Many internet users have accounts spread far and wide across the web. Online accounts for your social media apps, email provider, and bank accounts are practically a given these days, but what about all those other accounts?

The account you had to setup to buy a promotional t-shirt, the account you created on that cooking website to store your favorite recipes, the account you made as part of a loyalty perks program from your favorite coffee shop…the list goes on.

First, why is it that you had to create an account with a username and password on these “lesser important” accounts? Because every piece of data—even if it’s information that you think isn’t all that useful, like your first name and email address—is typically stored by the entity for subsequent log-ins. That’s a lesson that one corporation has learned the hard way. According to a report by a security firm, the password encryption used on a McDonald’s website serving one of the company’s European markets was not setup correctly. The encryption they put in place can allow the passwords to fall into the wrong hands.

But once again, who cares if your fast food loyalty card is hacked? You should. This is an era when information is a hot commodity, and people literally buy and sell stolen consumer data throughout the dark web. Knowing even the most seemingly harmless information, like how often you grab lunch at a fast food place, can be valuable to advertisers, spammers, scammers, and more. All of your information contributes to your overall identity puzzle, so securing even the most innocuous accounts with a strong, unique password is important.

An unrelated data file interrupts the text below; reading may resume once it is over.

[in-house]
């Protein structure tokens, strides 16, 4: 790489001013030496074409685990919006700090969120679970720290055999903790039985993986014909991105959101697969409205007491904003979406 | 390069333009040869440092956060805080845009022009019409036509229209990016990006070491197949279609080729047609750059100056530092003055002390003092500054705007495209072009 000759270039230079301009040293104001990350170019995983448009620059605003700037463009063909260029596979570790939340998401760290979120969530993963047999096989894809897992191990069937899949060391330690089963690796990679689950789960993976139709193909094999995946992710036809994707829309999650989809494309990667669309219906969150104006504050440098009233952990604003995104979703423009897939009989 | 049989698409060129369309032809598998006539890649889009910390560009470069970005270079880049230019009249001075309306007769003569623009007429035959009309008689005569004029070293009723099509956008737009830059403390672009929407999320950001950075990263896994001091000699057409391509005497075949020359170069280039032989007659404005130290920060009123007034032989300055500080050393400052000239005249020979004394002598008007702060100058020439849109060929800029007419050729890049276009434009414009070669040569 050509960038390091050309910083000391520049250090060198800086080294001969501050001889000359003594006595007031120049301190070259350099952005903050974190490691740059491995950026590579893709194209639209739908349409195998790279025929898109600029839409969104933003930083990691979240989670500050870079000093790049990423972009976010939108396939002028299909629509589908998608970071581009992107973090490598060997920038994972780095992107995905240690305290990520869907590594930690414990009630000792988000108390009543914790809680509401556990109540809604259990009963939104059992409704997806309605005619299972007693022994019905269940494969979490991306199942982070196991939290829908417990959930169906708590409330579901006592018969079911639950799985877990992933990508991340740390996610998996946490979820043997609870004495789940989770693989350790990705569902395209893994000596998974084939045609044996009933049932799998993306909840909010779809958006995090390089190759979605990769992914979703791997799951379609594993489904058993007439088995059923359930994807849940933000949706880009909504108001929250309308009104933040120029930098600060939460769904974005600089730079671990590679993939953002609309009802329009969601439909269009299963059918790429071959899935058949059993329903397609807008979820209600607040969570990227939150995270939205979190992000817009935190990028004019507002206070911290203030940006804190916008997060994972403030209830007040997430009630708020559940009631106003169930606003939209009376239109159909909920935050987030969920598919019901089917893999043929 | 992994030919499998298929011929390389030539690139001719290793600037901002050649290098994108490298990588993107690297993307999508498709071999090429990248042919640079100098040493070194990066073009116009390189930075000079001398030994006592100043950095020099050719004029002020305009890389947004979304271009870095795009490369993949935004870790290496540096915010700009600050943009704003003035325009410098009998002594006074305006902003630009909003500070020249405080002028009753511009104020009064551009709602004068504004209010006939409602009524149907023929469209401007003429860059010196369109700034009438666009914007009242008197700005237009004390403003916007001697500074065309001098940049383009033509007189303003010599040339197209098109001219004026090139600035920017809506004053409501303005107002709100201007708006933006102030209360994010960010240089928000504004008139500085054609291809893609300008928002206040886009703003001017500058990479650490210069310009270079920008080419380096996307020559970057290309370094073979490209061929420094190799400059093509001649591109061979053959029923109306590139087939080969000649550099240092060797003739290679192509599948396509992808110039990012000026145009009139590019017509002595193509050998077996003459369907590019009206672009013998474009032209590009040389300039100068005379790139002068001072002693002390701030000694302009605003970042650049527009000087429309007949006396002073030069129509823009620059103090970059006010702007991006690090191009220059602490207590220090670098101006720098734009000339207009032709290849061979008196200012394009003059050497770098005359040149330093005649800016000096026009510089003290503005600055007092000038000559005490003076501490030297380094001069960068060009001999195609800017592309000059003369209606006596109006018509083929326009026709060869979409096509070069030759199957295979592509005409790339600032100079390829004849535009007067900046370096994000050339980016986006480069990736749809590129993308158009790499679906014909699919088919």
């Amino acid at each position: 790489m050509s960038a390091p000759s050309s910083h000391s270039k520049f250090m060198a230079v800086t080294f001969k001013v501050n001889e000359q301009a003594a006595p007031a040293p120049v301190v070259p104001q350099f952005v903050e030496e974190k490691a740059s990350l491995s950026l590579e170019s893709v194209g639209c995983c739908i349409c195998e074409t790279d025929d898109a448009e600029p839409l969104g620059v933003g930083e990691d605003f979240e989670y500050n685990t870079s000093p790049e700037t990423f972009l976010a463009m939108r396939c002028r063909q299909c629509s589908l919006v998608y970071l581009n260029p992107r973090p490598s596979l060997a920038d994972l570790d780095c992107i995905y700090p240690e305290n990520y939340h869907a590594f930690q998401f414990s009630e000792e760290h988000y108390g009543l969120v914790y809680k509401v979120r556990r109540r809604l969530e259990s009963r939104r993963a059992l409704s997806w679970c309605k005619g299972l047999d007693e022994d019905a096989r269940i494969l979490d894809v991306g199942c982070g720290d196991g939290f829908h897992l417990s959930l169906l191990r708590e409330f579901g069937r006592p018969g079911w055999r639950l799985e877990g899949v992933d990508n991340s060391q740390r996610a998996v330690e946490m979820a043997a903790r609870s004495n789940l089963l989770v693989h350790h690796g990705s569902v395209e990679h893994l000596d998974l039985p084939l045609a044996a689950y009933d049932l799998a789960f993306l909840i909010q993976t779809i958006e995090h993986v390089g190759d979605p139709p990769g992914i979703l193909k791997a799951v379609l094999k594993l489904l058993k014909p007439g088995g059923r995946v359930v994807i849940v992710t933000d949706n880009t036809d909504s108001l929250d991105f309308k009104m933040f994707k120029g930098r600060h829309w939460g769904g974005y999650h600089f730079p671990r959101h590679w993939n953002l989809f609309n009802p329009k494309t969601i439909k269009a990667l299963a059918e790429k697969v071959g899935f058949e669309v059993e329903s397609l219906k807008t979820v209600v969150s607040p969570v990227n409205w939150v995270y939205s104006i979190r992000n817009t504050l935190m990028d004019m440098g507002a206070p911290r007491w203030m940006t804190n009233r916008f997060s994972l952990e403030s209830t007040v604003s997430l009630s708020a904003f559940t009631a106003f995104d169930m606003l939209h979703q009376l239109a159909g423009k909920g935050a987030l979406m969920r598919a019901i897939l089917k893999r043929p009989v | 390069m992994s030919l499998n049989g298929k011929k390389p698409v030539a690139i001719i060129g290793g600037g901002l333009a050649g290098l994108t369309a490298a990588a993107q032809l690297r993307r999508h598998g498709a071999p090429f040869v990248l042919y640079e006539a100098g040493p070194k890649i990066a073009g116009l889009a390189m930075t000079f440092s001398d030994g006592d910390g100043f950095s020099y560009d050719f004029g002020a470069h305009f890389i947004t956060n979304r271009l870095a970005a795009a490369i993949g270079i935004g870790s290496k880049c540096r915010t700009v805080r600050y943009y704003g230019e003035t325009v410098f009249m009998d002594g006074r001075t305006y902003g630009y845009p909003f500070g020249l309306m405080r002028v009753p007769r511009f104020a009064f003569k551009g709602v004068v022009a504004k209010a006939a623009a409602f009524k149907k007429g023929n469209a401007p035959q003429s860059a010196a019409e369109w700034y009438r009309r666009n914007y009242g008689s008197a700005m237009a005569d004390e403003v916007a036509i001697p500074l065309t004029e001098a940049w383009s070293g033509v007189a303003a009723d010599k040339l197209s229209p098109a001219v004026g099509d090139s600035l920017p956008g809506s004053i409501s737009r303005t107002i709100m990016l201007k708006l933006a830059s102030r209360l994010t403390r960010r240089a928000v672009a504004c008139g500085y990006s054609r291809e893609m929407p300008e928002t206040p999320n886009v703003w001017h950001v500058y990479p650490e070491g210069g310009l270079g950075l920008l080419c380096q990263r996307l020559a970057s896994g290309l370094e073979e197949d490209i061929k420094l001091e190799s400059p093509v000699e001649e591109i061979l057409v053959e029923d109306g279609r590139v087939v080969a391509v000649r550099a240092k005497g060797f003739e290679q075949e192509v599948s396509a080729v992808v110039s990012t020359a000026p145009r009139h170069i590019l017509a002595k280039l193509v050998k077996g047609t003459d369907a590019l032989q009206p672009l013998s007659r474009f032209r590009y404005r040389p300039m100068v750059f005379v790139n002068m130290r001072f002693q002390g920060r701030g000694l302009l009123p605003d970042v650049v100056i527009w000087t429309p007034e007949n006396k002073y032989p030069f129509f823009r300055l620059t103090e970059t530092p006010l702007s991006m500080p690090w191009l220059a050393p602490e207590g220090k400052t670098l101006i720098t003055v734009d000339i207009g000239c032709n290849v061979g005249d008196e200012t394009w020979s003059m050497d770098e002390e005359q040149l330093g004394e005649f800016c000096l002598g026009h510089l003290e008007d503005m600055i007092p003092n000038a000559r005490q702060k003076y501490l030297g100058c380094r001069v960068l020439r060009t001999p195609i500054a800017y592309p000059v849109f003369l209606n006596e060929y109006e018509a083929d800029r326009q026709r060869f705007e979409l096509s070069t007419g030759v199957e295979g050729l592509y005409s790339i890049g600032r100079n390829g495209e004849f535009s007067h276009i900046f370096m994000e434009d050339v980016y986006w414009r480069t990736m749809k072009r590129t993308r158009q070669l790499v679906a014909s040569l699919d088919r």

Too often, when a website doesn’t deal in financial transactions or store your financial information, it can be seen as harmless by the IT people, too. That’s why it’s absolutely critical to never reuse passwords from one website to the next, regardless of the type of industry or the sensitivity of the account.

Remember, a strong password is one that contains a combination of uppercase and lowercase letters, as well as some numbers and symbols. NEVER use a word like “password” or any part of your name as your password. Once you have a strong password, it’s vital that it remains unique, meaning you do not reuse it on other websites.

Finally, it’s a good idea to change your passwords on a regular basis especially on sensitive accounts like your email or social media accounts. One good way to remember to change up passwords on your lesser important accounts is to click “forgot my password” when you go to log into accounts that you don’t use very often. Clicking the link will send you an email, which then requires you to update your password.

How much information are you putting out there? It’s probably too much. We are here to help you stop sharing Too Much Information. Sign up for the TMI Weekly.